Avoid pinning bad photos. This includes, but is not limited to content that is too big, too small or blurry. Pinterest has certain photo restrictive requirements. If you post anything wider than the requirement, your pin will be resized. If you post something so big that users have to scroll down to see your full image, they aren’t likely to scroll all the way back up to pin it. Use a compelling background that doesn’t take up more than 40% of your image. Images that dedicate too much space for the background are repinned at a lower rate. 

4. Pin an appropriate amount 
Do not overwhelm your fans by posting too many pins at one time. A good rule of thumb is to not pin more than 2-3 images within ten minutes. When dedicating a specific time in the day for expanding your Pinterest channel, look to put at least 10 to 15 minutes between batches of pins.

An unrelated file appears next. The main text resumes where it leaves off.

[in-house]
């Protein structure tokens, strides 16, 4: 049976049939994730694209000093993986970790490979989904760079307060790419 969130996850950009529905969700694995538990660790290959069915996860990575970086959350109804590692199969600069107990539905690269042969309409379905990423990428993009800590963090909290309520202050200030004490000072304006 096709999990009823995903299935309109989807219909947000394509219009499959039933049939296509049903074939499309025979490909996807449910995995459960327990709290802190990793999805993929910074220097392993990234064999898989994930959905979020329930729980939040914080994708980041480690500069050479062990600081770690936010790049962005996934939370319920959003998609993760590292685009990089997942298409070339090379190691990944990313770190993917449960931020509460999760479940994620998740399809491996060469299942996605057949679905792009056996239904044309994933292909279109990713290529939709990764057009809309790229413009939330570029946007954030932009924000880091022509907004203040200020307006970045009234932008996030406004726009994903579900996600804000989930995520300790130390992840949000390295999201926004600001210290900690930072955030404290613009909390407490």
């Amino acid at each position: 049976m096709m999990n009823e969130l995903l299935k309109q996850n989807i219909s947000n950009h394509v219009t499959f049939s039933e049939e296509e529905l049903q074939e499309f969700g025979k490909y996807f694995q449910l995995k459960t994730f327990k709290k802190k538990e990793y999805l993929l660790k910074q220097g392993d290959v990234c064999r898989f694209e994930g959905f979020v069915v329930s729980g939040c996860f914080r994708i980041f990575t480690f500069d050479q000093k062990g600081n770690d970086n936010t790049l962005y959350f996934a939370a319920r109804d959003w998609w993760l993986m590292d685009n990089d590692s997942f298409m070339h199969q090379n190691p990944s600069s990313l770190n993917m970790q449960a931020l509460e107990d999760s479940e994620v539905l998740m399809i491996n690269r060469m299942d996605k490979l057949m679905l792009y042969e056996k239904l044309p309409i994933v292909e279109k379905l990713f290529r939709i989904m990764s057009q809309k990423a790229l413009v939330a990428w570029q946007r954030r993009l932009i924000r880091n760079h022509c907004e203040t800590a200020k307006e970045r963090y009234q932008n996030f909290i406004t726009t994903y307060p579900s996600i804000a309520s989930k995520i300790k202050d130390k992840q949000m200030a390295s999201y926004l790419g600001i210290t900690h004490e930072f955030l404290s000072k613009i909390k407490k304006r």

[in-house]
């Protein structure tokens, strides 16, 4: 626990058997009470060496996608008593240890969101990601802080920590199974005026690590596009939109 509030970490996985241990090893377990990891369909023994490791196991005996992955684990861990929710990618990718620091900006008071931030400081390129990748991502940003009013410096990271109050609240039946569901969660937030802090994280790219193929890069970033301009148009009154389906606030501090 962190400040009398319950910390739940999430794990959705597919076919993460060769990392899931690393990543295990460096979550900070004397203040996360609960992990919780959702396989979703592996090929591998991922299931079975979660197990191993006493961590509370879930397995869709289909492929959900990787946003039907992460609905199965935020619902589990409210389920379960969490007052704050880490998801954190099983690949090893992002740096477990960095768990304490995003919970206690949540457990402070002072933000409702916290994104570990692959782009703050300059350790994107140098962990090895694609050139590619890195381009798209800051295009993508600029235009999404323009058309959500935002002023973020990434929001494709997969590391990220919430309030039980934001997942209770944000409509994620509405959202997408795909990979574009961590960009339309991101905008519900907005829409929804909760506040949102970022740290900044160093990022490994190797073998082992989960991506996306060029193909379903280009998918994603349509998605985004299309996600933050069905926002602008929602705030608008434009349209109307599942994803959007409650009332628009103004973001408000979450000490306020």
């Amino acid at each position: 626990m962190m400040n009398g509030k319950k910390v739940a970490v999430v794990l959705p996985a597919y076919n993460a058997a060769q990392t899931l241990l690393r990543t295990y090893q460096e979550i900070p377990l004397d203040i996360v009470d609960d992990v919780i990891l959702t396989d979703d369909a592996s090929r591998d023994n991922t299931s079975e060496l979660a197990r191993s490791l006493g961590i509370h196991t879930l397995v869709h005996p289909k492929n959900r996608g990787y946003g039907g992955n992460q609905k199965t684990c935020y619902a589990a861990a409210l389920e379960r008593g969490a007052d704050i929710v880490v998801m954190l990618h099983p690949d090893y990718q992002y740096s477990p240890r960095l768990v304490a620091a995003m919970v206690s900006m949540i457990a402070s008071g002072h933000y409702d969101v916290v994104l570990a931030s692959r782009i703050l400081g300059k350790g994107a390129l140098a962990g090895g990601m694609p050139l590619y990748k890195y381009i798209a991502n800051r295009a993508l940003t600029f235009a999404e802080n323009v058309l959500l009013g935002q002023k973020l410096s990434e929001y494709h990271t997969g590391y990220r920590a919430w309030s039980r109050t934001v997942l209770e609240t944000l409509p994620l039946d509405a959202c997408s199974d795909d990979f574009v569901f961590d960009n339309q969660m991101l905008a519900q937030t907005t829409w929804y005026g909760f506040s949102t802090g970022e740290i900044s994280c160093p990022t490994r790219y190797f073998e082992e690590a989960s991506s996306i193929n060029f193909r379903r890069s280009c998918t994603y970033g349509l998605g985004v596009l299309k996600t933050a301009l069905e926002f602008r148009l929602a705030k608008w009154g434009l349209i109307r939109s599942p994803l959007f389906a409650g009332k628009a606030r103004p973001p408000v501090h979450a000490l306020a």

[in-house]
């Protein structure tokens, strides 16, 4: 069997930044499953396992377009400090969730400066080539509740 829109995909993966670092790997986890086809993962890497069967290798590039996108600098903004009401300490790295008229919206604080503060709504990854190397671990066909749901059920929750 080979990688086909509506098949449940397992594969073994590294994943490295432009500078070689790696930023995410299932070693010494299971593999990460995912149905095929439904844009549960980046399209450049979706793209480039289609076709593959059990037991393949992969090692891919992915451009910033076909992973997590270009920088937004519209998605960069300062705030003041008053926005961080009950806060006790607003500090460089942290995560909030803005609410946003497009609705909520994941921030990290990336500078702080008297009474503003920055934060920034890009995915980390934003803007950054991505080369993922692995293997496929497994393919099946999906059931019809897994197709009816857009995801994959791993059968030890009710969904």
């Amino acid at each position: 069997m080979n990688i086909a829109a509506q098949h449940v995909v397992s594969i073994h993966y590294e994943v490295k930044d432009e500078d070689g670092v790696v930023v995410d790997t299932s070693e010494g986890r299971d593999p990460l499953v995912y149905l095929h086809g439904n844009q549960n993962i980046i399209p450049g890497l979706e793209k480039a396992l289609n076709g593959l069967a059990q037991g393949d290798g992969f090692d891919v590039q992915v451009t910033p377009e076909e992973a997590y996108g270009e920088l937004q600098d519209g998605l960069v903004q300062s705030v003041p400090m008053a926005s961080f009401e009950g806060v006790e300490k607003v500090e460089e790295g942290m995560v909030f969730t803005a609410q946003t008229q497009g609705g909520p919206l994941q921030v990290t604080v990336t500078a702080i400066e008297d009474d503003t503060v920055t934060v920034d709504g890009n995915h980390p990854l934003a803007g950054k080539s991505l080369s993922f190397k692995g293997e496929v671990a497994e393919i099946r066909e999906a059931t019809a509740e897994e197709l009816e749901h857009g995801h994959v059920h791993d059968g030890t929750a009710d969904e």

5. Make sure your categories are clear and relevant
For each new board you create you need to chose a “Category” from the drop-down list. Selecting an appropriate category for your boards will make your content searchable. Use a number of specific and unique boards to keep your content organized and easy to navigate. A collection of smaller, more specific boards allows your followers to quickly pinpoint content that interests them. A board named “Wedding Ideas” will not be as effective as “Hawaiian Beach Front Wedding Destinations”. While the Pinterest descriptions can be up to 500 characters, brevity is key. Limit your description to a short caption incorporating keywords, adding additional information in the comment section. If it is appropriate, include links back to your website, social networks, and blog as a way to increase interest in your business.